Like all psychologically taut masterpieces, In the Bedroom will invariably raise questions, discussions, and arguments among its viewers.  I feel the central theme of the movie can be best summed up in a speech given by Strout to Natalie early in the film: “I don’t change; the people around me change.”  The film argues that we are all capable of depraved acts of violence.  Society tells us not to act upon those impulses.  But when society fails us by letting the guilty go free and rendering justice benign, our personal impulses are the governing dynamic in the way we act.  This is true natural law – fear and aggression, and no man-written law can prevent it.

Above all else, In the Bedroom takes tremendous risks in telling its story.  It offers no easy solutions, no characters who are holistically, altruistic good or brutally, wholly evil, but rather, characters that lie within a broad spectrum of morality that remains unchanging even through the most trying of circumstances.  The brilliance of the film is that it is able to portray the sympathetic Matt Fowler character as a lovable doctor, husband, and father – but not without the capacity to be a cold-blooded killer for the name of what he considers just.  We see Ruth Fowler as a caring and effortlessly devoted wife and mother – who is also bitter, remorseful, and perpetually unpleased at the lack of prudent thinking on the part of those around her.  Even the supposedly fractured marriage of Richard and Natalie can be seen in an entirely new light in a key scene toward the end of the film, when Matt stumbles across a certain object that would have one believe that the Strout family was, at one point like the Fowlers, functional, tight-knit, and happy.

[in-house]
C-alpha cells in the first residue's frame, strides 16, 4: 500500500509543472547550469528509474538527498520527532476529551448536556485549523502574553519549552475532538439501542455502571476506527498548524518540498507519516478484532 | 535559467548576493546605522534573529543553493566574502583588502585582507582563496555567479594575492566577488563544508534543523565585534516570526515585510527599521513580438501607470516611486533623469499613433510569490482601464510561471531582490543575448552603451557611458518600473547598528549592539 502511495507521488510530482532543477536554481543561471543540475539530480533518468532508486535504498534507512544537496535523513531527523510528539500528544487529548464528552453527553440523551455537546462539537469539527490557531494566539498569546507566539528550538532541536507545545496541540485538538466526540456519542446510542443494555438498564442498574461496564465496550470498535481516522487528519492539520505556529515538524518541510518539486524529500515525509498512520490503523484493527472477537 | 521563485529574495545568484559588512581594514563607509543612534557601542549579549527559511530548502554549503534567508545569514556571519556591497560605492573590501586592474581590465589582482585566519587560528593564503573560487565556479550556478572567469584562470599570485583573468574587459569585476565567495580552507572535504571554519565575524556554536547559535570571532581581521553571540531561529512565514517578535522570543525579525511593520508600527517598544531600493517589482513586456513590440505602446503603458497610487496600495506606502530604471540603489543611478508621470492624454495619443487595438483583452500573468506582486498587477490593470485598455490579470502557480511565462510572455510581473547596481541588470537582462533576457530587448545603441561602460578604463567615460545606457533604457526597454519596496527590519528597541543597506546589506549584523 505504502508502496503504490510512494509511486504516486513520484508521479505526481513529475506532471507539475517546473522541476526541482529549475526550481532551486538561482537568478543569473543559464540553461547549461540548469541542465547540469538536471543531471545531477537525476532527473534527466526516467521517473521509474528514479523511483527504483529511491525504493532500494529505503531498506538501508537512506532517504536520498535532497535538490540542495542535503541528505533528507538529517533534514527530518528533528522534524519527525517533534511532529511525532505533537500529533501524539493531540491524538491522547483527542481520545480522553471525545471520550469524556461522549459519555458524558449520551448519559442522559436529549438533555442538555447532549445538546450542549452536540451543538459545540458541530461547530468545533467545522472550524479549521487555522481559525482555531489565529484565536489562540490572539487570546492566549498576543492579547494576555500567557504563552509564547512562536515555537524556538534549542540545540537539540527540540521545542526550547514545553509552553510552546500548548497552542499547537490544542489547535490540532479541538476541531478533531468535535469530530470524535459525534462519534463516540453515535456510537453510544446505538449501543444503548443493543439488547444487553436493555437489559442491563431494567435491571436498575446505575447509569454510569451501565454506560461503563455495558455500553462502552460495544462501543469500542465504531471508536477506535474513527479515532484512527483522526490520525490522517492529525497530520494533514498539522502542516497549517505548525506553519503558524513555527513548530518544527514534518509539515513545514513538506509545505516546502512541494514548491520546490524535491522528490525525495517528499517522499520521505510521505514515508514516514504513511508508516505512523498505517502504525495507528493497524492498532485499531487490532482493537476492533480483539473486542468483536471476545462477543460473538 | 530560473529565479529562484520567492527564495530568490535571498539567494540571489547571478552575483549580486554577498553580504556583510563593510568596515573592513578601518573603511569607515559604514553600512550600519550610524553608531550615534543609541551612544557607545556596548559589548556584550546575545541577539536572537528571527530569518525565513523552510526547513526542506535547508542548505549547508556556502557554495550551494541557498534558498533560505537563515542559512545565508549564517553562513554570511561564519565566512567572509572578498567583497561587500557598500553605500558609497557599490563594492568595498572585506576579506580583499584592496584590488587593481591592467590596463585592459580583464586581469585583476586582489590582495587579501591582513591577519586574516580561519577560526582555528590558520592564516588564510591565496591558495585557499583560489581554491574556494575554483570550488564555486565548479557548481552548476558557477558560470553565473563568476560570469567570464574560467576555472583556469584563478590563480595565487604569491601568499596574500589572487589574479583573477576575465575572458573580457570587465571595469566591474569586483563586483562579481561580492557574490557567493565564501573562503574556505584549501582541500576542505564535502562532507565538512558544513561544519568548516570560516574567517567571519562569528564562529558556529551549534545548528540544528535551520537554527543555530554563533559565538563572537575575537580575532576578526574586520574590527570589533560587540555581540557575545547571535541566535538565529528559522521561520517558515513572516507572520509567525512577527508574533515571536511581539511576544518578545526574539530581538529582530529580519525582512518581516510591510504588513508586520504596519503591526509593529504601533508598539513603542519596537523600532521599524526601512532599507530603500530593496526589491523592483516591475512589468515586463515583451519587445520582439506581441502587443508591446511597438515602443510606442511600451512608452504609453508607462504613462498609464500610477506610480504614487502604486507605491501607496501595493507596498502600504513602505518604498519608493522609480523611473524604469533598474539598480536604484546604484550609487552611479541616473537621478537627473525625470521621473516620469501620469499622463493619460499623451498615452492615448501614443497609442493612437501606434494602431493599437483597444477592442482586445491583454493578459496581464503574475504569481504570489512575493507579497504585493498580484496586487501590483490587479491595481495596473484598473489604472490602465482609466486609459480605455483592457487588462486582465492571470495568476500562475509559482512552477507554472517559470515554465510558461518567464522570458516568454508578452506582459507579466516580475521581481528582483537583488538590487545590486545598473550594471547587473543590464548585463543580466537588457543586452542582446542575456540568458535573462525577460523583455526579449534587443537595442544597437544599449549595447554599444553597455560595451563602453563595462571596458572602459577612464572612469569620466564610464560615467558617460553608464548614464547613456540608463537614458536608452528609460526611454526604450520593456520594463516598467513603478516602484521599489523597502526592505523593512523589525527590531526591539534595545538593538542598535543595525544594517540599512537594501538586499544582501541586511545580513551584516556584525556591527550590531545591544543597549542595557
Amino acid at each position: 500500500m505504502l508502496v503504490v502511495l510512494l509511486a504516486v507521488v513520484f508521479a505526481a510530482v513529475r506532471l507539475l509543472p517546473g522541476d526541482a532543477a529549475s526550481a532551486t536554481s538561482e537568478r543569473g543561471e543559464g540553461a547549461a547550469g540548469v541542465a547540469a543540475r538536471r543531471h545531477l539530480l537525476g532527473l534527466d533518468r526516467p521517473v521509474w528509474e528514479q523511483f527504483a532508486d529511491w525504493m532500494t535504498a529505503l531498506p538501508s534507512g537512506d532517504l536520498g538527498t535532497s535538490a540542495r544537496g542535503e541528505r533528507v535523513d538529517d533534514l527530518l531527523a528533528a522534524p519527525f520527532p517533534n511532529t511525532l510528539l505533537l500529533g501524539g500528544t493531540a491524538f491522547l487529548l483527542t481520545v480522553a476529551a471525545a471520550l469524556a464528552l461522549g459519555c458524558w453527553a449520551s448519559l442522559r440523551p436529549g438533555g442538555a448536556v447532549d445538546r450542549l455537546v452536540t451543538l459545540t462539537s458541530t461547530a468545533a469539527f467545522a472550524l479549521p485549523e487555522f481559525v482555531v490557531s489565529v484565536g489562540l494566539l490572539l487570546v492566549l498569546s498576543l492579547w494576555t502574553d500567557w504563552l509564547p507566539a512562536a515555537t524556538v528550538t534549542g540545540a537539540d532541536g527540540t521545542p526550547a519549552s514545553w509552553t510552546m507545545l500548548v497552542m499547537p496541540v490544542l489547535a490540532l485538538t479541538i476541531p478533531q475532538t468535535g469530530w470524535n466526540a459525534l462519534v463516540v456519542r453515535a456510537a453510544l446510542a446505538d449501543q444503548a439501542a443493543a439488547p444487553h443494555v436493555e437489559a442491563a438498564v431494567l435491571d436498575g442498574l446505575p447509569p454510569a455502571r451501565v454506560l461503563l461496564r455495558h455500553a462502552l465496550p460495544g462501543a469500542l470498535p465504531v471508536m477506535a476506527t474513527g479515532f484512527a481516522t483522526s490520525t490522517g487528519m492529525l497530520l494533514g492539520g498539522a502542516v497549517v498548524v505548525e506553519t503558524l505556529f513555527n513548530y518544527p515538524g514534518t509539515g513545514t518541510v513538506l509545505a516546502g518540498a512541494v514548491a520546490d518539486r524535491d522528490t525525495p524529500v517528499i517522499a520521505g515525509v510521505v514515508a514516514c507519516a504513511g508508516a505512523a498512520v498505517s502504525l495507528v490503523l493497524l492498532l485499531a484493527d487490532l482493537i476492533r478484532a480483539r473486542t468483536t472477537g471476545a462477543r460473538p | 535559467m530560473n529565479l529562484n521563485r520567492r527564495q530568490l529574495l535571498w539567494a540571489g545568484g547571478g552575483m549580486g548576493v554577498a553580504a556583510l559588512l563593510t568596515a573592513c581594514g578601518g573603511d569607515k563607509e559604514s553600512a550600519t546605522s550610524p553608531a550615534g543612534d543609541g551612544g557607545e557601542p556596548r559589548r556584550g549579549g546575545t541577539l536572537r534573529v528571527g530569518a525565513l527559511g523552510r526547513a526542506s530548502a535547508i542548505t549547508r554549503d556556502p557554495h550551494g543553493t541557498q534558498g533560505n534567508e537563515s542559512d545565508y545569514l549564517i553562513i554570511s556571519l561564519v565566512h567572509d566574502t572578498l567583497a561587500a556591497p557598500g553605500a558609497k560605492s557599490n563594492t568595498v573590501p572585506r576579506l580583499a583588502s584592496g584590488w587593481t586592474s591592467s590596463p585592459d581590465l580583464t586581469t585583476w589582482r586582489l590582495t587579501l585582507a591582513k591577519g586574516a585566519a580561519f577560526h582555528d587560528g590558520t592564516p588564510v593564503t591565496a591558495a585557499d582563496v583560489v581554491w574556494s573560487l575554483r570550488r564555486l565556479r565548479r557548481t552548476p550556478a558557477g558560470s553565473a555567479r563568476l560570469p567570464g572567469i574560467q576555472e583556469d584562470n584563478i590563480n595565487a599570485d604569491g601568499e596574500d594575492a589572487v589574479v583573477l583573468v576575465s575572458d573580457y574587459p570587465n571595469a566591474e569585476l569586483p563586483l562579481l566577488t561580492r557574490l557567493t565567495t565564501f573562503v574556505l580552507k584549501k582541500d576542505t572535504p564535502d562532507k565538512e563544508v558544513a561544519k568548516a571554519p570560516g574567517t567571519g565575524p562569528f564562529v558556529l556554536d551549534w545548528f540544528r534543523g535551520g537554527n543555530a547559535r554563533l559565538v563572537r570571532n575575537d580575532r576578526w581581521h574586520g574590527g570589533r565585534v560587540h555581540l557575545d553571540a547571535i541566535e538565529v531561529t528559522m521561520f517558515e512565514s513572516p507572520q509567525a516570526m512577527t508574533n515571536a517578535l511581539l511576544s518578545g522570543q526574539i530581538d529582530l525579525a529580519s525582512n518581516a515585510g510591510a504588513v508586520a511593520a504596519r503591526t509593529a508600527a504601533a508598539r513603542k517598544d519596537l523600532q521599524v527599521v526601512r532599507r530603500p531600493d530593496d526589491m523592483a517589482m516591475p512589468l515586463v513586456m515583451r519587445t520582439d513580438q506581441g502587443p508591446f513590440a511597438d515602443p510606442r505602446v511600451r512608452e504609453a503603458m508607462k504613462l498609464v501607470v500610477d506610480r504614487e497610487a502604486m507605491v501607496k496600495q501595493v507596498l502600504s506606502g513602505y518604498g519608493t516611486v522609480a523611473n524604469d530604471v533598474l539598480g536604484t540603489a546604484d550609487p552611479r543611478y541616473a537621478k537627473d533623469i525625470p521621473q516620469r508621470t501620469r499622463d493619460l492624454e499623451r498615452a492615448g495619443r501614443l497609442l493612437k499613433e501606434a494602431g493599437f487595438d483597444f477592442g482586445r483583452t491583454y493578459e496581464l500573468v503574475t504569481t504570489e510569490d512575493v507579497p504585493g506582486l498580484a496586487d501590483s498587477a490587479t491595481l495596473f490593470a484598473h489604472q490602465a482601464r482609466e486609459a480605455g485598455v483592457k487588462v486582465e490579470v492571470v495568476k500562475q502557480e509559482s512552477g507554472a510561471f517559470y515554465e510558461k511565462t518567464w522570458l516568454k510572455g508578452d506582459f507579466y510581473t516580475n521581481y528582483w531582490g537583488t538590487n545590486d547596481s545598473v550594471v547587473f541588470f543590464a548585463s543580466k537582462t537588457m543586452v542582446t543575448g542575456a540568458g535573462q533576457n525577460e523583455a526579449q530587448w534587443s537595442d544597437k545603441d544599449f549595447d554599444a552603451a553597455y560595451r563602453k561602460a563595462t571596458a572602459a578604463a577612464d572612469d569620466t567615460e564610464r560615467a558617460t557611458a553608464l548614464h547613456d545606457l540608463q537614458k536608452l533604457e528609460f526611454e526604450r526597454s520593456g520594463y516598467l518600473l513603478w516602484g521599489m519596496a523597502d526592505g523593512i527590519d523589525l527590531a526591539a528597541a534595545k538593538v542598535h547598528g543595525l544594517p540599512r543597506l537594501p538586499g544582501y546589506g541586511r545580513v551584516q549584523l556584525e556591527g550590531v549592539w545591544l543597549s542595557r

I saw In the Bedroom when I was just shy of 15 years old.  I remember the occasion vividly, watching it with my parents in a crammed theater.  Afterwards, we discussed the movie.  While they liked it, even though they felt it was too depressing, it was clear that the film had done something to me that it had not done for them.  The events of the story and the characters had taken me to places that I could not have imagined the power of cinema ever to have taken me before.  The film transfixed me.  I don’t watch it too often for fear of seeing it too much, or familiarizing myself to too great an extent with it.  But each time I return to it, I am constantly reminded of the power of cinema to tell a great, pure story, and mold powerful and explosive responses from its audience.  The bridge between spectator and stage has never been so thin.

Rating:

# 1 on Top 100

# 1 of 2001